Life in the Tongue

And in their heart they put God to the test by asking for food [g]that suited their taste.  Psalm 78:18

That suited their taste – The Bible has a lot to say about the tongue, most of it not very pleasant.  The tongue is a source of disagreement, the power of life and death, the instrument of “binding and loosing,” a vehicle of carelessness, a place of praise, and a way to rule.  Perhaps that’s why the translators decided to render le napšām as if it were about taste when the actual word is about the person.  TWOT mentions this idiomatic use:

About twenty times, however, nepeš is the subject of ʾāwâ “to desire,” “to crave.” Here it is not the hunger/appetite/desire itself but that which possesses the appetite, “the soul.”[1]

Thus nepeš occurs with many verbs denoting “yearning”; cf. the idiom he set his soul “to long after, yearn” for someone, something (Deut 24:15; Hos 4:8; Prov 19:18; Jer 22:27; 44:14; etc.).[2]

Since personal existence by its very nature involves drives, appetites, desires, will, nepeš denotes the “life” of an individual. [3]

Accordingly, in some passages nepeš is best translated by “life,” but “life” here denotes the living self with all its drives, not the abstract notion “life” which is conveyed by ḥayyim, nor the other meaning of ḥayyim which refers to a quality of existence as well as the temporal notion of being (cf. the use of ḥayyim in Deut and Prov). Westermann noted that when nepeš occurs as the subject of the verb it is usually rendered “soul”—desires, inclinations, etc.; as the object of the verb it is frequently rendered by “life”—the state of personal existence as over against death.[4]

With this in mind, perhaps we should read the verse as “that suited their appetites.”  It isn’t about liking or not liking the food God provided, that is, how it tasted.  This is not an episode of “Master Chef.”  This idiom is a statement about the essential craving of the people, their insatiable appetite to have everything they want.  It’s the yetzer ha’ra unleased.  That’s why God reacts so strongly to what appears to be the normal desire for food, because this isn’t the normal desire.  This is addiction.  Oh, it’s not addiction to food.  It’s addiction to desire.  They just can’t get enough of getting enough no matter what they are given or how much they are given.  There’s something in them that has to have more—of anything that will temporarily satisfy.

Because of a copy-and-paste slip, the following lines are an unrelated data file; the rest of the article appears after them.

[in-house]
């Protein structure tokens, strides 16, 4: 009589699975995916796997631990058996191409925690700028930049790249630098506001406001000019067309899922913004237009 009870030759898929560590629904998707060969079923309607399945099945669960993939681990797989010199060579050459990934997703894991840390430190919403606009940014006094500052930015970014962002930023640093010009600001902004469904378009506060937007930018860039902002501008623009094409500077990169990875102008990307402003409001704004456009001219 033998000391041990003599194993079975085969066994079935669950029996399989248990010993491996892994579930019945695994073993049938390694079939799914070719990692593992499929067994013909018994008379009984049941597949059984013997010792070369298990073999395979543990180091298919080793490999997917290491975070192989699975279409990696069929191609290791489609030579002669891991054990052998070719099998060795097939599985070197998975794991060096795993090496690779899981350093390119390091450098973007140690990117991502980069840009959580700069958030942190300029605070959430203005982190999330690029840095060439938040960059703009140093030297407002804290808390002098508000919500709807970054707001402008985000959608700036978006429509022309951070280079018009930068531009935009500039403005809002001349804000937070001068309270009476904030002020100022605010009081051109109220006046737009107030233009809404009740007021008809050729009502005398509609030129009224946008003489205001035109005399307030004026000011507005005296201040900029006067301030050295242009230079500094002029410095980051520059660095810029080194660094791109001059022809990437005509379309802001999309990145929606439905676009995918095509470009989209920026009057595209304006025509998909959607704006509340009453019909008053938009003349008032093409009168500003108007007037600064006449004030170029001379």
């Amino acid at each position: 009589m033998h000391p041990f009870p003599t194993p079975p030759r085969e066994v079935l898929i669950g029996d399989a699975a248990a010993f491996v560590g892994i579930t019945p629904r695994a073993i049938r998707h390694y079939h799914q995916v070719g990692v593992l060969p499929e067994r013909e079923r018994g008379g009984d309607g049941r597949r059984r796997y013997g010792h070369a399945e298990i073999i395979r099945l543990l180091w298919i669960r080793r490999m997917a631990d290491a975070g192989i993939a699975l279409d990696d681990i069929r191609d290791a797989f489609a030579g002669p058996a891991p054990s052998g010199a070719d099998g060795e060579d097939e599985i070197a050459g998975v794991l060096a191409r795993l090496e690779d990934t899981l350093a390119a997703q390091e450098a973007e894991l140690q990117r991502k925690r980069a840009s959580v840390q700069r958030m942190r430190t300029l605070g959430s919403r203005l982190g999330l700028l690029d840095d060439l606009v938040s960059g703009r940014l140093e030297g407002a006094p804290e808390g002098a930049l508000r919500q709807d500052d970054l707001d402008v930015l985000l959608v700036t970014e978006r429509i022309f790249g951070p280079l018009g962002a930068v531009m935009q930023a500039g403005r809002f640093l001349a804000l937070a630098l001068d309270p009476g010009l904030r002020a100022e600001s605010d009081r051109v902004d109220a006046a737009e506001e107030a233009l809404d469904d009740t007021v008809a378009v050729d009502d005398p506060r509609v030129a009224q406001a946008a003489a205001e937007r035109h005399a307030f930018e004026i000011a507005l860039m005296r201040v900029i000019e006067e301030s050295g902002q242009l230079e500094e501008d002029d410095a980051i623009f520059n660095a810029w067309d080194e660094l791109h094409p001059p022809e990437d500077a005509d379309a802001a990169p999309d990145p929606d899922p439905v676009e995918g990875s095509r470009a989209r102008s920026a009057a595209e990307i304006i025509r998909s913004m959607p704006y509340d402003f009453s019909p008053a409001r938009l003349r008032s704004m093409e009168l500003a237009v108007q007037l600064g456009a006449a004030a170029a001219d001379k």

That’s the problem, isn’t it?  Temporary satisfaction.  It doesn’t last.  Like all addictions, it comes back with the compulsion to have it again, only this time with more of whatever it is.  More, more, more.  That is the craving of these people, and perhaps of our entire Western humanity.  That’s why such behavior puts God to the test.  It’s not that God doesn’t want His people to be satisfied.  He does.  And He’s willing to provide for those needs in order that we don’t experience lives of constant existential and spiritual malnutrition.  But true satisfaction, satisfaction that fulfills completely, is in God, not in what He offers.  It’s not what God gives.  It’s who He is.  Everything else has the potential to become an unsatiated compulsion.

God brought His people to the wilderness so that they might find delight in Him.  The wilderness is essential in this pursuit because it is a place where there are no other distractions.  You and I cannot survive in the emptiness.  It surrounds us, even when there is enough to eat.  That motivates us to look toward God, the author and finisher of our emptiness. But, of course, we can also push against the emptiness by forcing it to satisfy our compulsions—again, and again, and again.  We can believe (and it’s a choice) that Egypt is our real satisfier, that what we had in slavery was what we want now because it stopped the craving–temporarily.  What we must have is another anesthetic fix.

You see the picture.  What suits your nepeš?  What really stops the craving?  Or maybe you just don’t know because the next wave of compulsion has already begun.

Topical Index:  nepeš, person, desire, craving, addiction, Psalm 78:18

[1] Waltke, B. K. (1999). 1395 נָפַשׁ. R. L. Harris, G. L. Archer Jr., & B. K. Waltke (Eds.), Theological Wordbook of the Old Testament (electronic ed., p. 588). Chicago: Moody Press.

[2] Ibid.

[3] Ibid.

[4] Ibid.

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George Kraemer

This is a great final supplement to the study program we just finished, Bewilderments by Avivah Zornberg. Thanks for summarizing it in such a comprehensive way!